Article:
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Why not them? Schilling, Red Sox one game from improbable feat

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NEW YORK — Gritting his teeth and grimacing throughout, Curt Schilling willed away the pain in his bloody right ankle and the Boston Red Sox got the benefit of two reversed calls to move within one win of the most shocking comeback in baseball postseason history.

For the second straight year, the New York Yankees and the Red Sox will go to a Game 7, a winner-take-all battle for the AL pennant between baseball's perennial pinstriped power and a Boston team desperately trying to win the World Series for the first time since 1918.

Pitching on a dislocated ankle tendon that forced him out of the opener, Schilling smothered the Yankees by allowing one run over seven innings to lead the Red Sox over New York 4-2 Tuesday night and pull Boston into a 3-3 tie in an AL championship series that was three outs from a sweep just two days earlier.

"This is incredible," Schilling said.

New York was ahead 3-0 in the series before blowing a ninth-inning lead in Game 4 at Fenway Park and losing in the 12th Sunday night. The Yankees led Game 5 in the eighth Monday, then lost that one, too, another 5-hour marathon that stretched on for 14 innings.

Of the 25 previous major league teams that fell behind 3-0 in a best-of-seven series, none had forced a Game 7. But back in the Bronx, where they wasted a four-run lead in Game 7 last year, the Red Sox broke through with a four-run fourth against Jon Lieber.

The team trying to reverse The Curse benefited from two big reversed calls.

In the fourth, Mark Bellhorn hit a ball over the left-field wall that was at first ruled a ground-rule double before it was correctly changed to a three-run homer that made it 4-0.

Then in the eighth, after Miguel Cairo's double and Derek Jeter's RBI single off Bronson Arroyo pulled the Yankees to 4-2, Alex Rodriguez hit a ball between the mound and first. Arroyo picked it up and ran toward first, where just before the base the striding A-Rod slapped the ball away.

Jeter came all the way around to score as the ball bounced down the right-field line. After Boston manager Terry Francona came out to argue, the umpires huddled, discussed the play, then called Rodriguez out for interference and sent Jeter back to first.

"You could see Alex take a swipe at the ball," Francona said.

Rodriguez raised both hands and put them on his helmet, screaming about the reversal, and the game was held up for 10 minutes while fans tossed debris on the field and Yankees manager Joe Torre argued. Gary Sheffield then fouled out, ending the inning.

"There were a lot of things that went on that didn't fall our way, but that's the way it goes," Torre said.

After Boston's Orlando Cabrera was ruled safe at first base in the ninth, preventing the Yankees from completing a double play, public address announcer Bob Sheppard made his second announcement for fans to maintain order. The umpires talked with Kevin Hallinan, senior vice president of security in the commissioner's office, as Yankees reliever Tanyon Sturtze warmed up.

Helmeted police then came on the field and kneeled in foul territory along the stands on both the left- and right-field sides in the top of the ninth.

Schilling, who accepted a trade to the Red Sox last fall for the express purpose of beating the Yankees, took a three-hit shutout into the seventh before allowing Bernie Williams' solo homer on the 91st of his 99 pitches.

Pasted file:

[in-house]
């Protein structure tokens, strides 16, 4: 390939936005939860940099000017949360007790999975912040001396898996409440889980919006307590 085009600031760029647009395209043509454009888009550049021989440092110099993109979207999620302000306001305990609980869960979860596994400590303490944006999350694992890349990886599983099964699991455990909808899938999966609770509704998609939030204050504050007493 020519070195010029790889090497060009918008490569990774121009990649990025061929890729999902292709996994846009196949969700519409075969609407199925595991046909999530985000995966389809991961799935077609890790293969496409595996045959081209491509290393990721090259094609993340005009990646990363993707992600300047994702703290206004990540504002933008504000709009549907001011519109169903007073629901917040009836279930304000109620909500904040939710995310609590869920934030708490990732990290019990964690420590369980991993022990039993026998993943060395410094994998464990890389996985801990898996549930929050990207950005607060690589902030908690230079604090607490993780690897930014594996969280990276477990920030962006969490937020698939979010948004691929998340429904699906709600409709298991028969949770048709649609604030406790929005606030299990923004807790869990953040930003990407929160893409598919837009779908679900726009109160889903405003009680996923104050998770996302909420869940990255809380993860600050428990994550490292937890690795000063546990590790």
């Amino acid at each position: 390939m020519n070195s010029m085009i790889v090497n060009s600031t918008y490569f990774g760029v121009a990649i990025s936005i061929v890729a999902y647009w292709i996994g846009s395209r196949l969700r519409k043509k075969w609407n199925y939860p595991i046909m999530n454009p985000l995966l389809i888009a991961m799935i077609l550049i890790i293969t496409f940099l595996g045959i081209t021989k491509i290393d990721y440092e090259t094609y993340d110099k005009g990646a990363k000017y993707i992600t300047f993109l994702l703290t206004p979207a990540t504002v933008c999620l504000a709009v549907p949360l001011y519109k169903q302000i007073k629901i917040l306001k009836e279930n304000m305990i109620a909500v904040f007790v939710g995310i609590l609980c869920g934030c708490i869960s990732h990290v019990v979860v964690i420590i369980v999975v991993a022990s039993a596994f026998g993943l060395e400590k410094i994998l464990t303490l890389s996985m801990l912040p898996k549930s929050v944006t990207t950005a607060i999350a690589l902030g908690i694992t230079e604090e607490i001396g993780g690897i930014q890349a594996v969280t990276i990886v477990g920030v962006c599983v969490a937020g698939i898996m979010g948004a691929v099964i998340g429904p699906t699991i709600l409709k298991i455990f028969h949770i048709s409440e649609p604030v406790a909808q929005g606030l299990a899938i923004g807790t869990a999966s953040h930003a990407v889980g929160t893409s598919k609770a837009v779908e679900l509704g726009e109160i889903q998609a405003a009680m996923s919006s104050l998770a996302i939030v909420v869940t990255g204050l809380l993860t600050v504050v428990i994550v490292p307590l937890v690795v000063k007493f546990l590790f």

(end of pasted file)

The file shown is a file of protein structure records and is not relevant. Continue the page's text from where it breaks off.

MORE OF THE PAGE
Keith Foulke, who threw 72 pitches during the previous two games, relieved to start the ninth. He walked Hideki Matsui leading off and Ruben Sierra with two outs before striking out Tony Clark on a 3-2 pitch to end it, sending the Red Sox running out of the dugout for their third straight night of celebration.

After chasing the Yankees all summer and falling short in the AL East race for the seventh straight season, the wild-card Red Sox caught up to their old rival, an unexpected turn of events given how close Boston was to packing up for the winter just 48 hours earlier.

Boston said before the game that knuckleballer Tim Wakefield would start Game 7, but Francona wouldn't commit after the game, an indication the Red Sox might switch to Derek Lowe.

Torre said he hadn't decided on his starter — Kevin Brown or Javier Vazquez are the most likely candidates.

"I guess it was supposed to happen," Torre said. "We just have to call on the reserve that allowed us to bounce back from a lot of challenges all year."

While the Yankees are trying for their seventh AL pennant in nine seasons under Torre and record 40th overall, the Red Sox are attempting to reach the World Series for the first time since 1986.

From the start on a cold night with an intermittent misty rain, nothing went right for the Yankees. Jorge Posada's deep drive to right was held up by the wind in the second, Williams just hooked a ball foul with two runners on in the fourth.

While the Red Sox looked loose, especially after the initial call of a double on Bellhorn's ball was reversed, the Yankees looked tight, overswinging for the second straight night and never testing Schilling's ankle with a bunt on the slick grass.

Boston's big fourth began with Kevin Millar's two-out double to the left-field wall. He took third on a wild pitch and scored on Jason Varitek's single. Cabrera singled to put two runners on.

Bellhorn, in a 4-for-32 postseason slump, poked a 1-2 pitch to the opposite-field, down the left-field line and to the top of the wall.

It bounced back on the field and left-field umpire Jim Joyce called it a double. Replays showed the ball hit a fan in the first row in the chest, and Francona came out. All six umpires had a conference near shortstop and they changed it to a homer.

Lieber, who beat Pedro Martinez 3-1 in Game 2, allowed four runs and nine hits in 7 1-3 innings, retiring 11 in a row after Bellhorn's homer.